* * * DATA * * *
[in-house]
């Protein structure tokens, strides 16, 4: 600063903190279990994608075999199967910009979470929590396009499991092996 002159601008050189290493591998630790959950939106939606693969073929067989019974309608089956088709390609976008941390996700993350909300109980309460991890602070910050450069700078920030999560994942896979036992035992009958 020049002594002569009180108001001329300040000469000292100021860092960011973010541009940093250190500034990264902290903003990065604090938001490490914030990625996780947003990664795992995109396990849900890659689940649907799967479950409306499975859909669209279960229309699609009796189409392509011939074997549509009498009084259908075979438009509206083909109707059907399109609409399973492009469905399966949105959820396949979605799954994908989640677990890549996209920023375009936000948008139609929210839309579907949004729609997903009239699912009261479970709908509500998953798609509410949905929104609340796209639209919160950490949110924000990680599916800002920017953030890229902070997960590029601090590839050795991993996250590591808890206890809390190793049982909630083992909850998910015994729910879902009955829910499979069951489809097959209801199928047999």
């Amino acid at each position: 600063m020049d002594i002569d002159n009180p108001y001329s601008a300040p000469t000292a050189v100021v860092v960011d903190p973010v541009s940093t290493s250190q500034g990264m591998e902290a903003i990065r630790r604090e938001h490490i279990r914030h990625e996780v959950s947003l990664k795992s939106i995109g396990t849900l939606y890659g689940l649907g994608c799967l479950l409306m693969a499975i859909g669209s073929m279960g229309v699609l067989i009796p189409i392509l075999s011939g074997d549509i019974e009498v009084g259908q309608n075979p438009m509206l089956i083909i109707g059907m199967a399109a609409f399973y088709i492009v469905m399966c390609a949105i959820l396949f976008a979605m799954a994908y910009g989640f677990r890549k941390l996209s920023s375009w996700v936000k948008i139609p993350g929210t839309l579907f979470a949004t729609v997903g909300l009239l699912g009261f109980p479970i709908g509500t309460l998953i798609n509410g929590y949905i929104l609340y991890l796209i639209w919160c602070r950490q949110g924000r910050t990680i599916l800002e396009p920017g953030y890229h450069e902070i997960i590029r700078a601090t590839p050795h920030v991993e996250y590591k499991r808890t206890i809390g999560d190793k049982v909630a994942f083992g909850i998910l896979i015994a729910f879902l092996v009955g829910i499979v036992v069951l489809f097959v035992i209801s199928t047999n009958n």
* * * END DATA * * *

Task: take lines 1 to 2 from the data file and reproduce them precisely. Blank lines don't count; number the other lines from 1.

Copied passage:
[in-house]
């Protein structure tokens, strides 16, 4: 600063903190279990994608075999199967910009979470929590396009499991092996 002159601008050189290493591998630790959950939106939606693969073929067989019974309608089956088709390609976008941390996700993350909300109980309460991890602070910050450069700078920030999560994942896979036992035992009958 020049002594002569009180108001001329300040000469000292100021860092960011973010541009940093250190500034990264902290903003990065604090938001490490914030990625996780947003990664795992995109396990849900890659689940649907799967479950409306499975859909669209279960229309699609009796189409392509011939074997549509009498009084259908075979438009509206083909109707059907399109609409399973492009469905399966949105959820396949979605799954994908989640677990890549996209920023375009936000948008139609929210839309579907949004729609997903009239699912009261479970709908509500998953798609509410949905929104609340796209639209919160950490949110924000990680599916800002920017953030890229902070997960590029601090590839050795991993996250590591808890206890809390190793049982909630083992909850998910015994729910879902009955829910499979069951489809097959209801199928047999």